We are on the downside of summer break. We’re past the busy part of summer. We’ve been focused on the world up close and when I reflect on what we’ve done
- I’ve finished two professional development classes. CHECK
- O’s softball season is complete. CHECK
- W is finished with summer football. CHECK
- O is home from church camp. CHECK
- W’s Eagle project is completed. CHECK
- W is off to Philmont and hiking in the Sange de Christo Mountains of northeastern New Mexico. CHECK
The busy part of summer ended Wednesday afternoon when the train pulled out of the station; actually it ended when I finished loading the cars and pointed the car east, then north early Thursday afternoon. I could feel the muscles in my neck loosen and relax with each mile away from home.
Sure, we have work to do, there is always something to keep us busy, to keep us on our toes – we have two kids, a house, and a dog and that’s more than plenty.
B has plenty of gardening work and I have to begin thinking of the coming school year. Up close, the work is easy, it’s when I look at what I have to do from afar that it seems monumental and overwhelming. One step at a time.
W’s last football practice and summer game was last Saturday (7/17) and then it was time to finishing packing and preparing him for Philmont. Because W is gluten sensitive, we needed to provide alternate meals to make sure he didn’t get sick on the trail. The entire process stressed B out, and me by association – she was toast and needed a diversion. We worked in the garden Monday afternoon. She weeded and I got mulch for the front beds and we both spread it. When it was time to move to the back beds, I gave O the camera – she wasn’t helping so I figured she and her friend, J, could have fun with the camera capturing the beauty of the mid-July flowers: lilies, coneflowers, and emerging black-eyed Susans.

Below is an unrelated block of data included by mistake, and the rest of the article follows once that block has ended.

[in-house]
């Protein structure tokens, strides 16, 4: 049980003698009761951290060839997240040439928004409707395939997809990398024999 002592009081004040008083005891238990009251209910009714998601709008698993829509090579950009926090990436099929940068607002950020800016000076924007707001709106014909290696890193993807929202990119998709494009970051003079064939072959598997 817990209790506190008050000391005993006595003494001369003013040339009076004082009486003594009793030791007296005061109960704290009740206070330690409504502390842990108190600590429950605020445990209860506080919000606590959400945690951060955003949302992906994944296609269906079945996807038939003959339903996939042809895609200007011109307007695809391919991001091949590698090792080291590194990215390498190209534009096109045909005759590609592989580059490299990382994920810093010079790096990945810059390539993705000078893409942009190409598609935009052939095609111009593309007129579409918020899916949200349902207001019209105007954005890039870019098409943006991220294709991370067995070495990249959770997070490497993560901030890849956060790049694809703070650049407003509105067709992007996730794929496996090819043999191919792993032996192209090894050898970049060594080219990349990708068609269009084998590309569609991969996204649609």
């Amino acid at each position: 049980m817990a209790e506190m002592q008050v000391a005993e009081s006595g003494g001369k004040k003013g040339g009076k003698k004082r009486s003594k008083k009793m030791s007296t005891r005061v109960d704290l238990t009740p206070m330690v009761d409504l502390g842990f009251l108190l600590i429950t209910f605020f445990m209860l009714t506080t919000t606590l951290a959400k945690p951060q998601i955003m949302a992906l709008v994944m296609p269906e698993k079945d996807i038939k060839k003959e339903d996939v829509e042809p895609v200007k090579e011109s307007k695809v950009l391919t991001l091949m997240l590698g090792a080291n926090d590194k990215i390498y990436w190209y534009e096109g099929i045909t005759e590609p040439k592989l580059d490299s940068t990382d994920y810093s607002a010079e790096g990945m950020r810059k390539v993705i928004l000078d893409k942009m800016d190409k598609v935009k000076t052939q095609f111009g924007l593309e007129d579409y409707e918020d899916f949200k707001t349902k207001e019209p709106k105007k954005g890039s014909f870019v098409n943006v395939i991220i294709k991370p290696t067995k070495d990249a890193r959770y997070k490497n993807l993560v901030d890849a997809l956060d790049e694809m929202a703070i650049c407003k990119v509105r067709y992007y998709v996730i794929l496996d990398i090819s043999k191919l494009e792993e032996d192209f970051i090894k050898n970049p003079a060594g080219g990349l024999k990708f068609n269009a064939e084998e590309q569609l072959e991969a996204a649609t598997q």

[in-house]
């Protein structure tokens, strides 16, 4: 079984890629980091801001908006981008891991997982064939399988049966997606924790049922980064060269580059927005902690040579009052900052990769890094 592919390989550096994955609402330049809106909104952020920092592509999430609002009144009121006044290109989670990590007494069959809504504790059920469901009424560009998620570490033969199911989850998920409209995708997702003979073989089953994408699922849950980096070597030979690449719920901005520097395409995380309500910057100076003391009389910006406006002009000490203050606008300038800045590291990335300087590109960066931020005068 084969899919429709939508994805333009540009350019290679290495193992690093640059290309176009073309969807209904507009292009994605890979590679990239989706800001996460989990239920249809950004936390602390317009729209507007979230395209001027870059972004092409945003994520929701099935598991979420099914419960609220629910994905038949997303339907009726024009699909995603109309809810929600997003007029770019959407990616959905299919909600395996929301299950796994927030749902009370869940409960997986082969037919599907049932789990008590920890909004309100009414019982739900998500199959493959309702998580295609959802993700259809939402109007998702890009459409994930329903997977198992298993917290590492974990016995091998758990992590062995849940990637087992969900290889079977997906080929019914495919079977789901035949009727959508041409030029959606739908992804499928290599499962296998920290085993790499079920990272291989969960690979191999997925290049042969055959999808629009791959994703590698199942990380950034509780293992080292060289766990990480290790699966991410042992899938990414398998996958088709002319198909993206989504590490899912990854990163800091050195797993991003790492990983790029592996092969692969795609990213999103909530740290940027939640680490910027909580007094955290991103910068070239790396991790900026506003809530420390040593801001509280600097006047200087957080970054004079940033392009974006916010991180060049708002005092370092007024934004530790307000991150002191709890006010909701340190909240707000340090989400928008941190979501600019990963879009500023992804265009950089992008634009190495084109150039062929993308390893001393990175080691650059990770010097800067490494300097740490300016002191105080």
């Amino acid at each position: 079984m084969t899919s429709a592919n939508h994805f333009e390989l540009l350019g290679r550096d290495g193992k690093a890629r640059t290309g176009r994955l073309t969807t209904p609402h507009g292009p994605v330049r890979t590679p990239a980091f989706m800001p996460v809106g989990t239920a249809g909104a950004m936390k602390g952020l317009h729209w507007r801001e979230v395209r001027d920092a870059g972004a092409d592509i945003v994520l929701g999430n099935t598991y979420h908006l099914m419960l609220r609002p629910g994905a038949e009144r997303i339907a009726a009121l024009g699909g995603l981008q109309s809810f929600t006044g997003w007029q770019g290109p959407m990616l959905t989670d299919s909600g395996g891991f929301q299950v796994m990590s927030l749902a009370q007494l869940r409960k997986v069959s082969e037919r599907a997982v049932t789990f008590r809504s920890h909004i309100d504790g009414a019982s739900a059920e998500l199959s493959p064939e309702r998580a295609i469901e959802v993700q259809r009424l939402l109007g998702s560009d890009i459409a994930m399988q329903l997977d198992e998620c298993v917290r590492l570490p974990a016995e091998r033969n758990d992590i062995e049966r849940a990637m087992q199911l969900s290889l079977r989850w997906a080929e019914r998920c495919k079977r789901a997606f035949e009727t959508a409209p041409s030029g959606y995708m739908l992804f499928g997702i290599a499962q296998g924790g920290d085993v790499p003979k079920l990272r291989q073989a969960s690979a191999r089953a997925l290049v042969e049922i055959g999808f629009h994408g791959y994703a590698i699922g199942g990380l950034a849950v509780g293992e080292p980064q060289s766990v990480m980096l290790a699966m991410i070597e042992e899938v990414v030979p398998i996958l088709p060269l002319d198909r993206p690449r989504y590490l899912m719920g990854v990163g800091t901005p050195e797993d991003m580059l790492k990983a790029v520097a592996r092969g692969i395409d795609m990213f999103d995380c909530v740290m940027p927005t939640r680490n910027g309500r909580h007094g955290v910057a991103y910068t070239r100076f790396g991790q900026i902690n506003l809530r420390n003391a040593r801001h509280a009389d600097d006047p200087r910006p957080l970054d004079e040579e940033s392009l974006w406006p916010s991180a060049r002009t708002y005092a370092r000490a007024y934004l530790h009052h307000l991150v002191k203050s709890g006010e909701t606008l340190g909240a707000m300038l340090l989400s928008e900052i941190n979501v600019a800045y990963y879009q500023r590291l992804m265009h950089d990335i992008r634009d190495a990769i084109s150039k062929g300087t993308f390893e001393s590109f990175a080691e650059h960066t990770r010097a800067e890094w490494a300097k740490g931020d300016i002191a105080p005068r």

O and J had a ball and captured the beauty of B’s garden up close. O discovered we have a hive of bees living in the hollow of one of the split-rails fence posts and the bees especially loved the coneflowers, as you can see in O’s photos. All of the photos in this post are hers.
I spent Friday unpacking and organizing our stuff at the cottage. We had friends over for dinner Friday night – burgers and dogs – and our first campfire of the season. Sitting beside the campfire, I watched the night sky come to life as the sun’s rays slid beyond the horizon. What was above was far from up close. The stars and planets above are as far away as the blooms were up close. The light from the stars was older than me, and that is a hard concept to wrap your brain around, so I’ll save my star post for another time.
Saturday morning, it’s time to look at my world again, up close. Today is gonna be a great day. The boat goes in the water, the kids go on the tube, and we give them a ride and maybe I’ll catch one, too. AND, it’s race day, too. Even at the cottage, we’ll be busy, but that’s a good thing. Making the Days Count, one day at a time, looking closely, looking deeply, watching for the unexpected.
What did you see the last time you looked closely, up close?
This post is in response the WordPress Weekly Photo Challenge: Close Up. So this week, get up close and personal with your subject — whether it’s the pollen on a newly bloomed flower, rust on an old fence, or water droplets left by a storm — and capture those tiny, fascinating details that might go unnoticed.
If you look closely, you might see B and O, W’s long gone and out of the frame though some his scout buddies make an appearance.